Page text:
I have no greater joy than to hear that my children walk in truth. 3 John 4
Whether this scripture verse describes our physical or spiritual children, many of us can understand the absolute joy that follows when we see our loved ones walking with the Lord. It is a real privilege and God is kind to give us this kind of fruit. This is my greatest desire as a mom–that our four children would grow in holiness and have hearts like God’s own heart. As a women’s ministries leader, this is also my desire–that I would see women grow in Christ and deepen in faith and love for Him.
There’s an in-between place, though, it seems, where God is at work, but we can’t see it with our natural eyes. We must trust and grow in faith that God is drawing people toward Him and maturing them through His Holy Spirit. With my children, it can be difficult to maneuver this unknown territory well. Instead of calmly moving forward in peaceful faith, I default to fearful worry with the propensity to set up rules and fences to control the situations. As you can imagine, that is not received well. My lack of trust (in God) demonstrates a lack of trust in His work in my children…and they can sense that clearly.
If you are like me and desire for your children–or others in your care–to walk in God’s truth, we must receive the challenge to pursue their hearts for holiness. I share this with you not because I’ve accomplished this beautifully, but because I’m in the trenches and know the fight. The only way we can pursue hearts and holiness is by abiding in Christ and depending completely upon Him and His mighty work.
I have some concerns for children growing up in godly homes. You may think that sounds funny–I mean what is there to worry about? These children are hearing the Word of God, regularly attending church, perhaps they are even sheltered from worldly influences in many ways. But, children growing up in Christian homes may be prone to spiritual nearsightedness or blindness to their sins. They may fall into the category of thinking they’re not as bad as ‘those other people’ who blatantly sin. If we fall comfortably into comparing (and, subsequently judging) ourselves with others, our kids will almost inevitably not see their own sins. And, in our Christian circles, how easy is it to comfortably fall into our familiar sins and overlook those little things? Christian sisters slipping into gossip because we know we love the Lord and we can ignore a little juicy morsel here and there. Or, Christian teens using ‘marginal swear words’ because they’re not as bad as the real thing or drinking to excess because we all know we’re Christians anyway. What about our Christian brothers who flippently share coarse jokes with one another? The little sins that are acceptable are disregarded because we’re not doing the big, bad things, right? And yet, I keep thinking about how our lax examples are allowing for greater sins to become acceptable in the next generation of our Christian families.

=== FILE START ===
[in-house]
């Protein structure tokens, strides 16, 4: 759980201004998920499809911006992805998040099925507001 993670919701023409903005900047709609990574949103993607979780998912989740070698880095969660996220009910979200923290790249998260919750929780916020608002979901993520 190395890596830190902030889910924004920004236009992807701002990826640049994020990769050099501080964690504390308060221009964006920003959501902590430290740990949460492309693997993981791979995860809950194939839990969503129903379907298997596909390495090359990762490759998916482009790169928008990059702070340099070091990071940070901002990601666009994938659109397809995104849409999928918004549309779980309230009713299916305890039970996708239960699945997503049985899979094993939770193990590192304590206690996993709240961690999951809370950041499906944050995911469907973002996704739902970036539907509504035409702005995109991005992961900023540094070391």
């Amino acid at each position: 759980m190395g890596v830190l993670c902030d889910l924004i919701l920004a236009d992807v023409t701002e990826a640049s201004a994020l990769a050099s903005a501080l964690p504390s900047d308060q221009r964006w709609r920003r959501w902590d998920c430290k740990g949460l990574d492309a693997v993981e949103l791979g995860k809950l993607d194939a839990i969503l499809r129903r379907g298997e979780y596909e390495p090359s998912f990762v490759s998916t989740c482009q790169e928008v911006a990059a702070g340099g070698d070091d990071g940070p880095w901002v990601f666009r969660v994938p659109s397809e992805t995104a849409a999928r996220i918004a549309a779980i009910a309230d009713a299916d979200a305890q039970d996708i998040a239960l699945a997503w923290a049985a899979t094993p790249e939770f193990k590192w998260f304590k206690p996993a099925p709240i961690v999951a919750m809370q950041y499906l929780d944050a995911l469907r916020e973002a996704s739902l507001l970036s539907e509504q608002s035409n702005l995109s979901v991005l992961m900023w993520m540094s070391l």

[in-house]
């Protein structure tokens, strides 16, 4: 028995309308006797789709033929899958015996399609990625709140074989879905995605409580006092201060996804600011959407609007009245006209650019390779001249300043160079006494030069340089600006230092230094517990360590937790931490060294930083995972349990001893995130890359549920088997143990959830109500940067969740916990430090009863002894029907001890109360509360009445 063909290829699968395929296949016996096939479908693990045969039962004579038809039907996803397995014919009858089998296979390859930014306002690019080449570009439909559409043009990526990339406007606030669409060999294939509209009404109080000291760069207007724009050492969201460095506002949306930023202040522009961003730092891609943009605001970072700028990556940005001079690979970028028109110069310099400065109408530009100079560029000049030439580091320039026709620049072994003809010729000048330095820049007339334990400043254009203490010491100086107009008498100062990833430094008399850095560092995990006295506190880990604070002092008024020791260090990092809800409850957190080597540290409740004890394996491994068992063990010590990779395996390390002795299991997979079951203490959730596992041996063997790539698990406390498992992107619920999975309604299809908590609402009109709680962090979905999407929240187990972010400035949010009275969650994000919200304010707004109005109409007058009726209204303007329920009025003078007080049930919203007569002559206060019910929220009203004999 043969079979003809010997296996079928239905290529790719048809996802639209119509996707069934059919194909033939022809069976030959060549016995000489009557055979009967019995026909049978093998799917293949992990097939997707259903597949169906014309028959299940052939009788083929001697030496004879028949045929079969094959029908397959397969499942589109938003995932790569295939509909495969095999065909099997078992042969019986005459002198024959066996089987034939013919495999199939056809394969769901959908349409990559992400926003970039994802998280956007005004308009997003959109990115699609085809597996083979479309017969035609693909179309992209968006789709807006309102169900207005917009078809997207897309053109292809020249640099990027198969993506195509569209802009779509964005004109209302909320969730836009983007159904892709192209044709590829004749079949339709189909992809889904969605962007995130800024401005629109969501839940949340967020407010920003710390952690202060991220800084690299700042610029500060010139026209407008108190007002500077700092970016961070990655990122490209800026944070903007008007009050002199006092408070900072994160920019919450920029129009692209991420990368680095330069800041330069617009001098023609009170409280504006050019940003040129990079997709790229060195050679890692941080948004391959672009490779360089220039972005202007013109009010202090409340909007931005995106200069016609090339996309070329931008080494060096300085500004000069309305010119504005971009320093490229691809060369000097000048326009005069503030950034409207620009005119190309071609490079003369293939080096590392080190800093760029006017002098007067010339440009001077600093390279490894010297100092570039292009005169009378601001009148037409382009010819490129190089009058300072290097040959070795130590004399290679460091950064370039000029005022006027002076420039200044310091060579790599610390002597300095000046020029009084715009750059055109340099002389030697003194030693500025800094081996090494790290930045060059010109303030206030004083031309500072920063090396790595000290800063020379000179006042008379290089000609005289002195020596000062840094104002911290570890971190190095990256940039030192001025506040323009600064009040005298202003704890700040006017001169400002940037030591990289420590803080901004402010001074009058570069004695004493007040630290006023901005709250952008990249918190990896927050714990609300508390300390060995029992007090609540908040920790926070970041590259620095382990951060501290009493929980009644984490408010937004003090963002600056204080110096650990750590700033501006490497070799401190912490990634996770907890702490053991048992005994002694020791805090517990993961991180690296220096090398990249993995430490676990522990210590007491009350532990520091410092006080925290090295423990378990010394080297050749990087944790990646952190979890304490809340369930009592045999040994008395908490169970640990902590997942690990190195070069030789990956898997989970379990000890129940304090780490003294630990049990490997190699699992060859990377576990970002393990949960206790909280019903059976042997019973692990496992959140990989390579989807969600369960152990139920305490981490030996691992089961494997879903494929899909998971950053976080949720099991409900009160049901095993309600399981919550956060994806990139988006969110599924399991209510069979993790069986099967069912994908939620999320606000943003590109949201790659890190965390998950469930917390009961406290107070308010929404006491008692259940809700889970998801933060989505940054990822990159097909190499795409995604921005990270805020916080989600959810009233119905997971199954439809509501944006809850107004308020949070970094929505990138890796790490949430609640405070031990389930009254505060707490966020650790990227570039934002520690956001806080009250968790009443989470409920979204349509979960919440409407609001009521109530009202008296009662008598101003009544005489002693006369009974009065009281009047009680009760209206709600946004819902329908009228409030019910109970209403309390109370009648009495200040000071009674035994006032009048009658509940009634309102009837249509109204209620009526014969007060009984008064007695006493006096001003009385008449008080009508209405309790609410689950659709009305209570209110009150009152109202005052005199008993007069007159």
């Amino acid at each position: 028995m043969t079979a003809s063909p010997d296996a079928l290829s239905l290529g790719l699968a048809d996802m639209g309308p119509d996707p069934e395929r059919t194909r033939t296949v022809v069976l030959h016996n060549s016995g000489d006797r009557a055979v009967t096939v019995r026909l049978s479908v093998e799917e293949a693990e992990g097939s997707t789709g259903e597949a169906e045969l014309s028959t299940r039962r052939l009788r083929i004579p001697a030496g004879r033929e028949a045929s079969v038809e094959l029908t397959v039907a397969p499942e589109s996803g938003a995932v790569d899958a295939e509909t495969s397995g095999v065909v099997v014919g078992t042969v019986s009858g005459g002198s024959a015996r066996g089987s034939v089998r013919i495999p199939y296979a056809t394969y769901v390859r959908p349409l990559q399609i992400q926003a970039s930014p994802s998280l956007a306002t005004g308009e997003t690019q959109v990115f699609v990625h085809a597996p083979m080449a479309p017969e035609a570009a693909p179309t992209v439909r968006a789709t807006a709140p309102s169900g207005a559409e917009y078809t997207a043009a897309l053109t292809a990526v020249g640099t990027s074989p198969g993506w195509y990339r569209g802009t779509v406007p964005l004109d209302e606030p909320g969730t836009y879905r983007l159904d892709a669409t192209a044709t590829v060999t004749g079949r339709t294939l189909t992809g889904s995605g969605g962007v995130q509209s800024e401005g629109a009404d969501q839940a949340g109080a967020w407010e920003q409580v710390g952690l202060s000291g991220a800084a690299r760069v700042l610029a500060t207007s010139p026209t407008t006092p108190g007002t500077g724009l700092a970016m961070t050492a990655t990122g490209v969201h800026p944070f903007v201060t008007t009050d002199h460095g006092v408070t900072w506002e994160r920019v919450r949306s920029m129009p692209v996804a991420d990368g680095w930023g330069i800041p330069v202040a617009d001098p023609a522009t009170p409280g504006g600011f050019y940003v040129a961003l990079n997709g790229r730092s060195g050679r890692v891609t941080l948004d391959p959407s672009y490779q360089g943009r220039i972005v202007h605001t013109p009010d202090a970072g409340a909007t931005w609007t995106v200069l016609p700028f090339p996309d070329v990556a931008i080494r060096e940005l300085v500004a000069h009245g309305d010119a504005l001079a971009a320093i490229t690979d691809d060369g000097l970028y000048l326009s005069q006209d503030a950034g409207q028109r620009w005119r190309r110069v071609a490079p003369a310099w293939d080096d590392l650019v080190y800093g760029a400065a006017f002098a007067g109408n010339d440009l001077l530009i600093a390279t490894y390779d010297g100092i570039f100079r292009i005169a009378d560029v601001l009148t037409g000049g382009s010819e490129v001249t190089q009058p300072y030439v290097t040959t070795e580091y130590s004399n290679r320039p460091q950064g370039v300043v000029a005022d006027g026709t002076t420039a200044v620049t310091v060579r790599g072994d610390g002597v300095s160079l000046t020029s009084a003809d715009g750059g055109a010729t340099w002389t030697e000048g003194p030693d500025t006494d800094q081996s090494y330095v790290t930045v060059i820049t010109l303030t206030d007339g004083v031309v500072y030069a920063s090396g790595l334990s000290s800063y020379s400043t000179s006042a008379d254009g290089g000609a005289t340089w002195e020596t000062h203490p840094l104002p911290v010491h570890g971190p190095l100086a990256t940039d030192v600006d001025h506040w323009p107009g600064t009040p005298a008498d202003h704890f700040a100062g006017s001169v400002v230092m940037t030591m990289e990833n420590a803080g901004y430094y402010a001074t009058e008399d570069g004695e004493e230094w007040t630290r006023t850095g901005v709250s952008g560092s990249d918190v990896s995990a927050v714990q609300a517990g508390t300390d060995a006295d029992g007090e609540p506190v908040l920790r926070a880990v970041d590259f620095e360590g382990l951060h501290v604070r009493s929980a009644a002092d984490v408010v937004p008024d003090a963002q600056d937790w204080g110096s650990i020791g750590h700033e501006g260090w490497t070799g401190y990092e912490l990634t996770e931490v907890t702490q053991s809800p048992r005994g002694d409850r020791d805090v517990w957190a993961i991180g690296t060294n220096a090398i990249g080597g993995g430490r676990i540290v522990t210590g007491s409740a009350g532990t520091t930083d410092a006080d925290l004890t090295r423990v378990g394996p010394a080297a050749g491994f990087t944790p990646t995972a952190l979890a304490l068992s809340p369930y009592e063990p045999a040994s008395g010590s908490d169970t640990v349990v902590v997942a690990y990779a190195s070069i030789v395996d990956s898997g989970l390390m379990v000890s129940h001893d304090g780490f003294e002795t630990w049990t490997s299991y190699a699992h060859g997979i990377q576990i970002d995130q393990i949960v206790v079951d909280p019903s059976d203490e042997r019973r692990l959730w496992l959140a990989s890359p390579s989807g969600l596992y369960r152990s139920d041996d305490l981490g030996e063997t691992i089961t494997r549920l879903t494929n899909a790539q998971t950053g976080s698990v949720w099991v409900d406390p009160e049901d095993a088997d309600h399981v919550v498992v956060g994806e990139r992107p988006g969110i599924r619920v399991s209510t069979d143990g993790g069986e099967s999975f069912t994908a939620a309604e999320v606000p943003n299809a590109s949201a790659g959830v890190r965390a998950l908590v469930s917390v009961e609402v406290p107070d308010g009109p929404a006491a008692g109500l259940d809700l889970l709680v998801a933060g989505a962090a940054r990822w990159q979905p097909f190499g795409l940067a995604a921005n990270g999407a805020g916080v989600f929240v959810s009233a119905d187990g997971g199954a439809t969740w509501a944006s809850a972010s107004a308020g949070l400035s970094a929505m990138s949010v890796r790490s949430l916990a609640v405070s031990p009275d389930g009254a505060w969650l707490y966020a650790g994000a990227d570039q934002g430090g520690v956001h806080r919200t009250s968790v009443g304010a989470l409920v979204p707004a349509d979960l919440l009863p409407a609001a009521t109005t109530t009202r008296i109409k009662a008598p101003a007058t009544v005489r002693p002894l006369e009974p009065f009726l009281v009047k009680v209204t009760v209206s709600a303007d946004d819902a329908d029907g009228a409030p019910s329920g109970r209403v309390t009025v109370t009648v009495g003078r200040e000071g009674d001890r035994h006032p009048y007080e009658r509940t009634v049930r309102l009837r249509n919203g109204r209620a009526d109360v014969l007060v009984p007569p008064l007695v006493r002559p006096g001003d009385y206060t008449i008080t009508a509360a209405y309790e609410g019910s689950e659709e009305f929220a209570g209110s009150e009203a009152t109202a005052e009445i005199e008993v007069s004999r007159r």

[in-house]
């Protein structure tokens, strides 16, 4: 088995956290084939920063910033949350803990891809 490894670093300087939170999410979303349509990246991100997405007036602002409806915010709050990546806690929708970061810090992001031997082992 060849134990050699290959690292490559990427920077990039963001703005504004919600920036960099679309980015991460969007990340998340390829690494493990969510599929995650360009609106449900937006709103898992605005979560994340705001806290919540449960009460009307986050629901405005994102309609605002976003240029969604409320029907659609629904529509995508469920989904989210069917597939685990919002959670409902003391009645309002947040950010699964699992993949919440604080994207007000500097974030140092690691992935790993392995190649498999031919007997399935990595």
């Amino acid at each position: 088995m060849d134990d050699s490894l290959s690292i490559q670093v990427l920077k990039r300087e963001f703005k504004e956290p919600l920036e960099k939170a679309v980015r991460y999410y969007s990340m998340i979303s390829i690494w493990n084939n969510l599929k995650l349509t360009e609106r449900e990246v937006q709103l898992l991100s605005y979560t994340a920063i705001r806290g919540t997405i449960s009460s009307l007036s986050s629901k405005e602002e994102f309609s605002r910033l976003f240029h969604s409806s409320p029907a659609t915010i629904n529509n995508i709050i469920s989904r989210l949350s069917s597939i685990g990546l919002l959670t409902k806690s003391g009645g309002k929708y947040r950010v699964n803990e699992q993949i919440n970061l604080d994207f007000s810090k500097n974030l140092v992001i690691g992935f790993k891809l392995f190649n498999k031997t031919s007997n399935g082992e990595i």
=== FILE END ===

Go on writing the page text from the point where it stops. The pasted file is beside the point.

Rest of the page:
We must ourselves pursue holiness seriously as we raise up the next generation and/or mentor younger Believers in the faith.
We must surrender making our kids or others abide by rules that merely show outward conformation and do not encourage inward transformation.
We must trust God as He is at work in us and in others.
Only through a complete preoccupation with Jesus can my heart be settled and peace-filled so that I can then pursue my children’s hearts for holiness’ sake. In this will come a greater trust in the Lord’s work during that in-between land where the fruit is not always evident or consistent. And when we trust the Lord, and no longer ourselves, then we can love our children and others with a heart that believes God is at work for our good.
In our diligence to call sin sin,
in our desire to love God and others deeply,
and in our compulsion to no longer live for ourselves, but in obedience to the Lord…
In this will we see younger Believers vibrantly growing in holiness.
Therefore, my beloved, as you have always obeyed, not as in my presence only, but now much more in my absence, work out your own salvation with fear and trembling; for it is God who works in you both to will and to do for His good pleasure. Do all things without complaining and disputing, that you may become blameless and harmless, children of God without fault in the midst of a crooked and perverse generation, among whom you shine as lights in the world, holding fast the word of life, so that I may rejoice in the day of Christ that I have not run in vain or labored in vain.
Philippians 2: 12-16